U.S. Army Reserve's Top Enlisted Soldier CSM Caffie Retires
After 40 Years of Service
FORT McPHERSON, Ga.
The Army Reserve's top enlisted Soldier retired Jan. 8, 2010 from an Army that's vastly different from the one he was drafted into almost 40 years ago.
One of the last Vietnam-era conscripts still in uniform, Command Sergeant Major Leon Caffie, who was drafted into the Army in 1970, was honored at a ceremony at U.S. Army Reserve Command headquarters at Fort McPherson, Ga.
"I went through the induction center at Jacksonville, Fla., and eventually ended up at basic at Fort Jackson [S.C.] and advanced infantry training. I came home, and 11 days later my Dad drove me to the airport and I was shipped out to the Republic of Vietnam," he said during a recent interview. "When I went in, it was at night and there were tracers coming in and tracers going out. That has a tendency to focus your attention."
SFC Elizabeth A. Johnson worked tirelessly during her
tenure at the USARC for CSM Caffie. Both supported the USAR (Annual) Enlisted Scholarship Program.
Lt. Gen. Jack Stultz, Chief of the Army Reserve, remembered when he interviewed Caffie for the top job. “This is not just a sergeant major, this is a legend and personal friend,” Stultz said. “When he interviewed for the job, he never once talked about himself, he always talked about Soldiers. … It made it very easy to say this was the right man for the job.” Throughout his illustrious career, Caffie served with the 4th Infantry Division in Vietnam's Central Highlands, where he earned his Combat Infantryman's Badge and his first Bronze Star. In 1972, Caffie went back to Florida and entered the inactive reserve. He used the GI Bill to go to college, and in 1974 joined an Army Reserve unit in Gainesville, Fla. Over the years, he took on more responsible and demanding jobs.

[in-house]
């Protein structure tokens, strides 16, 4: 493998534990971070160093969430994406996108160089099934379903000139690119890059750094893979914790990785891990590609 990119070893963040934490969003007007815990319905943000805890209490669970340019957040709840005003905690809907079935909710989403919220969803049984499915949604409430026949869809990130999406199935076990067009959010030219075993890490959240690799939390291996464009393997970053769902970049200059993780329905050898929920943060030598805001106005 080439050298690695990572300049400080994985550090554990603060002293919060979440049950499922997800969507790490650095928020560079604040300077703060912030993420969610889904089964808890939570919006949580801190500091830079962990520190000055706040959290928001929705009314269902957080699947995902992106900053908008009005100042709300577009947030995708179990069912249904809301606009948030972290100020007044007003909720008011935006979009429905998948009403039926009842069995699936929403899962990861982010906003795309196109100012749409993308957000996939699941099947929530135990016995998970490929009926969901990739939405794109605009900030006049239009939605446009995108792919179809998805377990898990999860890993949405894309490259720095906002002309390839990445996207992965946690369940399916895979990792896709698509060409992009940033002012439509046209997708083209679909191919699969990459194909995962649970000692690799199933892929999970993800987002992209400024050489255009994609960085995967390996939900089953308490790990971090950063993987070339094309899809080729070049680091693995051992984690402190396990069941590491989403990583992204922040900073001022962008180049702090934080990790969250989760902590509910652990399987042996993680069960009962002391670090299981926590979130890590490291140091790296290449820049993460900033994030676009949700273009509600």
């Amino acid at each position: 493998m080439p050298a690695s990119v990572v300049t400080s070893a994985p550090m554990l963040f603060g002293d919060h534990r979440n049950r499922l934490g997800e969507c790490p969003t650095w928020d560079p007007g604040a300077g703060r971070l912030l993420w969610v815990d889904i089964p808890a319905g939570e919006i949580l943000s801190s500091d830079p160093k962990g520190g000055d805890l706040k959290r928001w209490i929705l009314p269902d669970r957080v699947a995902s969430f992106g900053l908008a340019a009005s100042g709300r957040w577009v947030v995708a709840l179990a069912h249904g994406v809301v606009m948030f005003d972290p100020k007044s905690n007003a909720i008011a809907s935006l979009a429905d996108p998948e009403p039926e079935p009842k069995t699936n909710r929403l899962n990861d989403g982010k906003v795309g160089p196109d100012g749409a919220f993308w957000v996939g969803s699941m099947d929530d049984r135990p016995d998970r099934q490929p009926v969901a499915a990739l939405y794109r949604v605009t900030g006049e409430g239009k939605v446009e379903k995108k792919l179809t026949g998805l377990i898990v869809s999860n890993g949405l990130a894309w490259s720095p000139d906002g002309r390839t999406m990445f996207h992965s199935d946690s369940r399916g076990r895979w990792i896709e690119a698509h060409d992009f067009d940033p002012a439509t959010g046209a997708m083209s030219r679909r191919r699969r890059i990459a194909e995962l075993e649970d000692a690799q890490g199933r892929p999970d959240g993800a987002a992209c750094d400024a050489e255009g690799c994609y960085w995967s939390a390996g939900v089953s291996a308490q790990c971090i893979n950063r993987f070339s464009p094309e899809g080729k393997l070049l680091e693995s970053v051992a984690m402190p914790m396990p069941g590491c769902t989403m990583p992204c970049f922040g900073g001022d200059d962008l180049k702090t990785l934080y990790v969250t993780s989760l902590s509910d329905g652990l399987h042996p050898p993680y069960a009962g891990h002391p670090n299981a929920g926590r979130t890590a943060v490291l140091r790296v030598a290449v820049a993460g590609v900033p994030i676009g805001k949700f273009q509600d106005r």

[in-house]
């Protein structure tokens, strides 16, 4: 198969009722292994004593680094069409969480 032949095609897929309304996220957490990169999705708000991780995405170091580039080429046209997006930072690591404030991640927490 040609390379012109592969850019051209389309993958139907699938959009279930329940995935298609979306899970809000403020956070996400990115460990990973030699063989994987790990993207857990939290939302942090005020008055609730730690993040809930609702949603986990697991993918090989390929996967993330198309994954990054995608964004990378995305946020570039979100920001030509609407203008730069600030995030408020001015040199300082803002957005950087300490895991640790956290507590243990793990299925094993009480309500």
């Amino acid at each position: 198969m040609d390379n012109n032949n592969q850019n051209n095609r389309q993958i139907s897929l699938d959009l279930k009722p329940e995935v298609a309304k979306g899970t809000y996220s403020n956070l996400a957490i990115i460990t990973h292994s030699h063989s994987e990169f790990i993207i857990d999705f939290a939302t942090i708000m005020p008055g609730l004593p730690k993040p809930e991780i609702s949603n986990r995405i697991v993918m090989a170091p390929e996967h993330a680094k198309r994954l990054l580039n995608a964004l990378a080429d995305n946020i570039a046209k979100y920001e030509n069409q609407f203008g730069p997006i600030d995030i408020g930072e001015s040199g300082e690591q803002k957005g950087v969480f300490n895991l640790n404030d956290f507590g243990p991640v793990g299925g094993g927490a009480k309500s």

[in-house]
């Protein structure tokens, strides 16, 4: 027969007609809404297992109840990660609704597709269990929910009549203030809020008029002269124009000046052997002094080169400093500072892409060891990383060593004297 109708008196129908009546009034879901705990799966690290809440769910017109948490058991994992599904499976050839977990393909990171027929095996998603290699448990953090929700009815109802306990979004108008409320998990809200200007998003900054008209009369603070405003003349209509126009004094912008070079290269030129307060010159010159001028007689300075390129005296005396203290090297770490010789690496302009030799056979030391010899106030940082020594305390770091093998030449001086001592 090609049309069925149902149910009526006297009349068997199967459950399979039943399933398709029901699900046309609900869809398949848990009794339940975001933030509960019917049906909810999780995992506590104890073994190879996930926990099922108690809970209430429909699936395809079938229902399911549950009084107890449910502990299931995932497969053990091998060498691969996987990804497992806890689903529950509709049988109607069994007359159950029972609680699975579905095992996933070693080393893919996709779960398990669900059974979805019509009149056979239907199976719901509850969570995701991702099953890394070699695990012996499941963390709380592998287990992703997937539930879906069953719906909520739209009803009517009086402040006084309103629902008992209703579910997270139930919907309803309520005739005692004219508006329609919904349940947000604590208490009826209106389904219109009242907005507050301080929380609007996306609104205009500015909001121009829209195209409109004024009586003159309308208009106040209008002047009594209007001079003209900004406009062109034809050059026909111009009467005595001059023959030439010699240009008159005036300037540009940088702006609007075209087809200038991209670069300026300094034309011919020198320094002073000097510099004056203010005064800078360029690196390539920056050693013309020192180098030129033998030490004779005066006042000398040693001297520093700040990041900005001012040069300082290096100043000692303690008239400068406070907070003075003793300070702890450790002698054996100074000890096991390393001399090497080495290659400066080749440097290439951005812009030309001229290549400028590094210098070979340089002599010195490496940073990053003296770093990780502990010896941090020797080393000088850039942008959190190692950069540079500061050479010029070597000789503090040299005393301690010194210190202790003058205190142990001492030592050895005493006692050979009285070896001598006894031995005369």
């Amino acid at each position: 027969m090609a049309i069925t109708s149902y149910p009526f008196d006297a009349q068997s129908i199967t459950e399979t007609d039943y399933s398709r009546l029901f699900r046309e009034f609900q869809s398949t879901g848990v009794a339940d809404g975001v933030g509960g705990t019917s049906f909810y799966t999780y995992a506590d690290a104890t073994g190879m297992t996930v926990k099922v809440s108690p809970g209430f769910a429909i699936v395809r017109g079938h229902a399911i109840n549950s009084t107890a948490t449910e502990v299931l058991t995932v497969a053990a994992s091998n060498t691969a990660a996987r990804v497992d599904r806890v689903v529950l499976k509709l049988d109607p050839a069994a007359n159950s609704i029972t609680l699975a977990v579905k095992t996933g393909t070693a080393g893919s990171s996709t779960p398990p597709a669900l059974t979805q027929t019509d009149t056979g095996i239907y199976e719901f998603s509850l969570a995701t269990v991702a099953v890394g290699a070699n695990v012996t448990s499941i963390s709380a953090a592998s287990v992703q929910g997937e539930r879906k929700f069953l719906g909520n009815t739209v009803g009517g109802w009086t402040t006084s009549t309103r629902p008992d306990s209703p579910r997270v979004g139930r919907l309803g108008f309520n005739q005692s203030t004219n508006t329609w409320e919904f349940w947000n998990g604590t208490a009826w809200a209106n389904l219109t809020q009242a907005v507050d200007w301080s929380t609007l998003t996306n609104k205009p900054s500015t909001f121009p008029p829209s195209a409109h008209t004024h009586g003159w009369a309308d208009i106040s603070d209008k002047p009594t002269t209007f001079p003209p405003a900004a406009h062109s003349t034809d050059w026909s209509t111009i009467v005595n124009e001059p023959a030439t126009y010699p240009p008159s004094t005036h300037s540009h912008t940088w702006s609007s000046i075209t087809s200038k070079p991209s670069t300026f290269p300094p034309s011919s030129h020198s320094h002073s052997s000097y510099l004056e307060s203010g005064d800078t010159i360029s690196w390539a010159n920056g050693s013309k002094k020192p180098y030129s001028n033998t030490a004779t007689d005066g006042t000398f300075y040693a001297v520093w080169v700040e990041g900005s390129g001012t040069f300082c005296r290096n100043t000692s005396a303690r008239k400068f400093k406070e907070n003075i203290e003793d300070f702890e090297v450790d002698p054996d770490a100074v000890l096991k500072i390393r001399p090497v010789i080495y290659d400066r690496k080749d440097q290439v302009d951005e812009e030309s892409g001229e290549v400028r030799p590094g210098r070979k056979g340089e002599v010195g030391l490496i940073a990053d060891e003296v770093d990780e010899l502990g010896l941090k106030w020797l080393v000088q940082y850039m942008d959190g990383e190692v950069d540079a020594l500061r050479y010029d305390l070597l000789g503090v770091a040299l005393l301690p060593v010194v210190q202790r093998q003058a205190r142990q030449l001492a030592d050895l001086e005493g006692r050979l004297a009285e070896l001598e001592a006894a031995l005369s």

With the Sept. 11, 2001, attacks on America, the lives of America’s military reservists changed. At that time, Caffie was a sergeant major, and he plunged into preparing units for mobilization. In November 2002, he deployed to Iraq as the command sergeant major of the 377th Theater Support Command based in Belle Chasse, La., in support of the War on Terror.
Since August 29, 2006, when he was sworn in as the 10th command sergeant major of the Army Reserve, Caffie has represented the interests of more than 150,000 enlisted Soldiers and served as chief adviser to Stultz, Chief of the Army Reserve, on all enlisted matters.
"It hasn't been about the star and oak leaves, it has always been about the Soldiers,” Caffie said. “They do it because they are patriots, they do it because they love our way of life, they do it because they care,” he emphatically said. “What I will miss most will be their faces, I will miss the people,” he concluded.
Caffie was born in Montgomery, Ala., and grew up in Gainesville, Fla., where he lives with his wife Sylvia. In his civilian career, Caffie served as a law enforcement officer with the Alachua County Sheriff’s office. He retired Feb. 4, 2006, as director of law enforcement services at the rank of major.
CSM Leon Caffie with
his wife Sylvia near
U.S. Capital Building
Editors Note: CSM Caffie was an advocate for enlisted soldiers and their dependents with his strong support of the USAR Enlisted Scholarship program during his tenure.